When it comes to a range of commits, cherry-picking
is was not practical.
As mentioned below by Keith Kim, Git 1.7.2+ introduced the ability to cherry-pick a range of commits (but you still need to be aware of the consequence of cherry-picking for future merge)
git cherry-pick" learned to pick a range of commits
cherry-pick A..B" and "
cherry-pick --stdin"), so did "
git revert"; these do not support the nicer sequencing control "
rebase [-i]" has, though.
damian comments and warns us:
In the "
cherry-pick A..B" form,
A should be older than
If they're the wrong order the command will silently fail.
If you want to pick the range
D (inclusive) that would be
See "Git create branch from range of previous commits?" as an illustration.
As Jubobs mentions in the comments:
This assumes that
B is not a root commit; you'll get an "
unknown revision" error otherwise.
Note: as of Git 2.9.x/2.10 (Q3 2016), you can cherry-pick a range of commit directly on an orphan branch (empty head): see "How to make existing branch an orphan in git".
Original answer (January 2010)
rebase --onto would be better, where you replay the given range of commit on top of your integration branch, as Charles Bailey described here.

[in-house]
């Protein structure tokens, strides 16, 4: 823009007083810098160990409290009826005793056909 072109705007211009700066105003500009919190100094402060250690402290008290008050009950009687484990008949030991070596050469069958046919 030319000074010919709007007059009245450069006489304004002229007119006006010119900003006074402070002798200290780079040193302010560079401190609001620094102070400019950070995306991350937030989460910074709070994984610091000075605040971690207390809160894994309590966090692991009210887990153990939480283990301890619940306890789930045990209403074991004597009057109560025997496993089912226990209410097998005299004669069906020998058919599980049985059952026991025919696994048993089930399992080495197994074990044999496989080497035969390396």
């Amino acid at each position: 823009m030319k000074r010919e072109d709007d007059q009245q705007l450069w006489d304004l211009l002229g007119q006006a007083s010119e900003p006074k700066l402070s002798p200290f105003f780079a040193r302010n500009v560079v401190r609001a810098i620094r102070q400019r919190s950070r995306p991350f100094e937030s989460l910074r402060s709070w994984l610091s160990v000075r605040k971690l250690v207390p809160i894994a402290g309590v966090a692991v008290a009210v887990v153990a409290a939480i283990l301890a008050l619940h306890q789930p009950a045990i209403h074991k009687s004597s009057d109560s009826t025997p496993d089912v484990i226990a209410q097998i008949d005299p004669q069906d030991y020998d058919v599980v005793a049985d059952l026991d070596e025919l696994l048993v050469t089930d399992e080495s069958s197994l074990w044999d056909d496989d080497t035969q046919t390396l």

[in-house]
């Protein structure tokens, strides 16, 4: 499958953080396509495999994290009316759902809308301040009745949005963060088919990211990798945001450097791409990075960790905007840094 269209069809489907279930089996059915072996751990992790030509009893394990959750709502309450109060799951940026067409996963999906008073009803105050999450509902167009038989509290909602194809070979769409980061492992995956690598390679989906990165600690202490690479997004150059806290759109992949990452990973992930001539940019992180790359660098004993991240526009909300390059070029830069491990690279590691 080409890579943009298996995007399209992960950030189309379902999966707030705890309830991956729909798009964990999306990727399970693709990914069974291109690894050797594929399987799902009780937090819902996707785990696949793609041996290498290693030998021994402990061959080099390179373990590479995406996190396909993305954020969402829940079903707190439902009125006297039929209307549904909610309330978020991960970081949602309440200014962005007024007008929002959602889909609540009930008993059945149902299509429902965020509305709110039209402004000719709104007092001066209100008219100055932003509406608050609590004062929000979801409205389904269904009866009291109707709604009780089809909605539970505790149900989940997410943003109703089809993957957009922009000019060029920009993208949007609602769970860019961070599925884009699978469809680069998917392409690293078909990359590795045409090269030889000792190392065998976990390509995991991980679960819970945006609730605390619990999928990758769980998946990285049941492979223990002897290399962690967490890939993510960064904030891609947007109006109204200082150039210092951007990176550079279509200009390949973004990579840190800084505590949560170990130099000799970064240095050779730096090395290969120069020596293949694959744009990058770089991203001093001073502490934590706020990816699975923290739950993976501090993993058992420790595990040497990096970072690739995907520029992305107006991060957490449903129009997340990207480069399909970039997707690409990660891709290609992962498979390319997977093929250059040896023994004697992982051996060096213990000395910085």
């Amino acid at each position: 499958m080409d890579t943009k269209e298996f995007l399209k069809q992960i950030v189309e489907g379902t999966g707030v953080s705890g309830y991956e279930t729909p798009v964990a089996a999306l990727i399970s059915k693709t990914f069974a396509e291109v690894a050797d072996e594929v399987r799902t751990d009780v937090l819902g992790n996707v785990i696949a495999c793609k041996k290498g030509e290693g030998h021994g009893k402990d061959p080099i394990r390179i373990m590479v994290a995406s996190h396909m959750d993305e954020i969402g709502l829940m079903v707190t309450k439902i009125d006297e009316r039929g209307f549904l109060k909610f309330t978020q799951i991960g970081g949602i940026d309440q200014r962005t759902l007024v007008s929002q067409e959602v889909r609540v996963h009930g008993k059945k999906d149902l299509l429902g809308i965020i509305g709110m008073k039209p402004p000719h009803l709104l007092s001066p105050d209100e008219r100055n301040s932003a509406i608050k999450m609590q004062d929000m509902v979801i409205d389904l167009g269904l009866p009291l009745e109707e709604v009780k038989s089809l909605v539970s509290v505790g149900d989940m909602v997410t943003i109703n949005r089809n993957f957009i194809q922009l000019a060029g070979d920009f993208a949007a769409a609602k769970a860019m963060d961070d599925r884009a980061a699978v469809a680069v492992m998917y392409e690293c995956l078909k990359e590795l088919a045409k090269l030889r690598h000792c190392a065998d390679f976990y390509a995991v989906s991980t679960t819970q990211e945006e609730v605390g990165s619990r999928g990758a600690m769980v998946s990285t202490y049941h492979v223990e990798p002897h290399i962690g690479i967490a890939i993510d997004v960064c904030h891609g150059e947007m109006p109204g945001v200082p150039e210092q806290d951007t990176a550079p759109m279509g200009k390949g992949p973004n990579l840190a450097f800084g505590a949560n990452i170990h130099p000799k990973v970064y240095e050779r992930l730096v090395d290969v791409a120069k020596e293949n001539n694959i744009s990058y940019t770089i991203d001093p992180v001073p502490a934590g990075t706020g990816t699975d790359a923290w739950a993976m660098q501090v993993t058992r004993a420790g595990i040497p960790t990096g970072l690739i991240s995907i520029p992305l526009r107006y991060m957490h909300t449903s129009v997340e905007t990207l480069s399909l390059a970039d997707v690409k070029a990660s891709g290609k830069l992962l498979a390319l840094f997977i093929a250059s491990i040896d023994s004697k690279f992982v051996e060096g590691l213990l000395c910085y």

(also, look for "Here is how you would transplant a topic branch based on one branch to another" in the git rebase man page, to see a practical example of
git rebase --onto)
If your current branch is integration:
# Checkout a new temporary branch at the current location
git checkout -b tmp
# Move the integration branch to the head of the new patchset
git branch -f integration last_SHA-1_of_working_branch_range
# Rebase the patchset onto tmp, the old location of integration
git rebase --onto tmp first_SHA-1_of_working_branch_range~1 integration
That will replay everything between:
- after the parent of
first_SHA-1_of_working_branch_range (hence the
~1): the first commit you want to replay
- up to "
integration" (which points to the last commit you want to replay, from the
tmp" (which points to where
integration was pointing before)
If there is any conflict when one of those commits is replayed:
- either solve it and run "
git rebase --continue".
- or skip this patch, and instead run "
git rebase --skip"
- or cancel the all thing with a "
git rebase --abort" (and put back the
integration branch on the
integration will be back at the last commit of the integration branch (that is "
tmp" branch + all the replayed commits)
With cherry-picking or
rebase --onto, do not forget it has consequences on subsequent merges, as described here.
A pure "
cherry-pick" solution is discussed here, and would involve something like:
If you want to use a patch approach then "git format-patch|git am" and "git cherry" are your options.
git cherry-pick accepts only a single commit, but if you want to pick the range
D that would be
B^..D in git lingo, so
git rev-list --reverse --topo-order B^..D | while read rev
git cherry-pick $rev || break
But anyway, when you need to "replay" a range of commits, the word "replay" should push you to use the "
rebase" feature of Git.